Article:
The University of Hamburg has imposed a new religious code of conduct for its students. It reportedly comes after numerous complaints about Muslim students praying loudly in the library and crowding the bathrooms to wash their feet.
When asked which faith had been the subject of the most complaints, Lenzen said with emphasis that the answer was Muslim students. “To date, there have been no complaints about Buddhist students, just a few about Christian students, but a great many about Muslim students,” he said, as quoted by IHE.
One of the subjects of the new code is prayer. It bans “loud and demonstrative expressions of faith,” but notes that “quiet prayer may be acceptable in the library.”
It states that “ritual activities” must be “non-disruptive or carried out in rooms assigned for that purpose.” It cites an area known as the ‘Room of Contemplation,’ while warning that students are not allowed to segregate that area by gender.
The code warns that the unauthorized use of university facilities and resources could result in guilty parties being banned or expelled from campus. “This authority may be delegated,” it states.
The code also bans foot baths in sanitary facilities, noting that such actions could make other students “feel imposed upon.” It warns that “religiously motivated pressure” upon others to behave in a certain way constitutes “coercion.”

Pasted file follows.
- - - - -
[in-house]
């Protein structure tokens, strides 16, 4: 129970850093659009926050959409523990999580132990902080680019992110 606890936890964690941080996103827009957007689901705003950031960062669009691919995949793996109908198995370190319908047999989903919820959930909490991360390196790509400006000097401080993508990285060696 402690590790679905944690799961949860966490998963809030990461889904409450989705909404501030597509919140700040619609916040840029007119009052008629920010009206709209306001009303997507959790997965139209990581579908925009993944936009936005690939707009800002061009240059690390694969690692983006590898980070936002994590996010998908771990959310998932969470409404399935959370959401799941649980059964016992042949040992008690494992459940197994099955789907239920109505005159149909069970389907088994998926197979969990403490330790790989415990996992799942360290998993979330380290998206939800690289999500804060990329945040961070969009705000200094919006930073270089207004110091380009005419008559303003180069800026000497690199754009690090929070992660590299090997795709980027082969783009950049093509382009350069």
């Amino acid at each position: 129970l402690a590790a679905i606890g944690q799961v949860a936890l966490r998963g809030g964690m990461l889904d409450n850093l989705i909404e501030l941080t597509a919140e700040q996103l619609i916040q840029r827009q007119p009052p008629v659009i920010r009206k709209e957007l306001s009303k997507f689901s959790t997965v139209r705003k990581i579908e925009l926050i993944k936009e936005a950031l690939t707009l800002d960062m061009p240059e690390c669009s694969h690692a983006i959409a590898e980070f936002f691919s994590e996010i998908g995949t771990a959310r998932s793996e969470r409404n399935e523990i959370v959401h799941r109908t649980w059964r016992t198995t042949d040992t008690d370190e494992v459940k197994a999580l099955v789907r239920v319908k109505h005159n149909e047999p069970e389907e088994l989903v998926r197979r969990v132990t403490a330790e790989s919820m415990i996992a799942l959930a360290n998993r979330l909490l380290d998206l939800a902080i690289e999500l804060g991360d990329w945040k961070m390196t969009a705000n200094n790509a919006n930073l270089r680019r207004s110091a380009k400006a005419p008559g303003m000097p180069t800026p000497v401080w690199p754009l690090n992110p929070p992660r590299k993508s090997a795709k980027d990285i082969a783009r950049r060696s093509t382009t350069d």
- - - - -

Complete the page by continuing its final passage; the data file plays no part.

The text also deals with dietary restrictions at campus eateries. It states that canteens “reserve the right to decide whether or not to offer dishes in line with religious dietary guidelines and restrictions,” while noting that it would be “desirable” if the university’s student organization could “include dishes that accommodate the dietary rules of the various religions.”
It also stresses that students who miss class due to religious festivities will have to “bear the consequences,” adding that “teachers may request that the student in question compensate for missed work.”
When it comes to religious apparel, the code stresses that students are permitted to wear items including the Muslim face veil. However, that is only if they are not deemed to “impede communication required for academic exchange, instruction, or exams…”
Speaking to Ruptly about the new religious code, a Muslim student by the name of Akbar stressed that it is important for everyone – not just Muslims – to have the freedom to wear what they please. “If someone stood naked in front of me, I wouldn’t like that, but if they want to be naked… it doesn’t matter to me.”
A student named Daniel noted that the topic of Islamic apparel “is different from case to case,” stressing that women are sometimes forced to wear such clothing by their husband or father. “It should be possible for everyone [to wear full covering] but not from being forced. And that’s difficult to establish, whether they are forced or not,” he told Ruptly.
The topic of Islamic garb has been a subject of intense debate across Europe, with a so-called ‘burqa ban’ going into effect in Austria last month. In September, the German parliament’s upper house passed new rules to prevent drivers from covering their faces to avoid speeding tickets, in a move which some claim unfairly targets female Muslim drivers. Meanwhile, the Danish ruling coalition has also expressed its support for a nationwide full-face veil ban.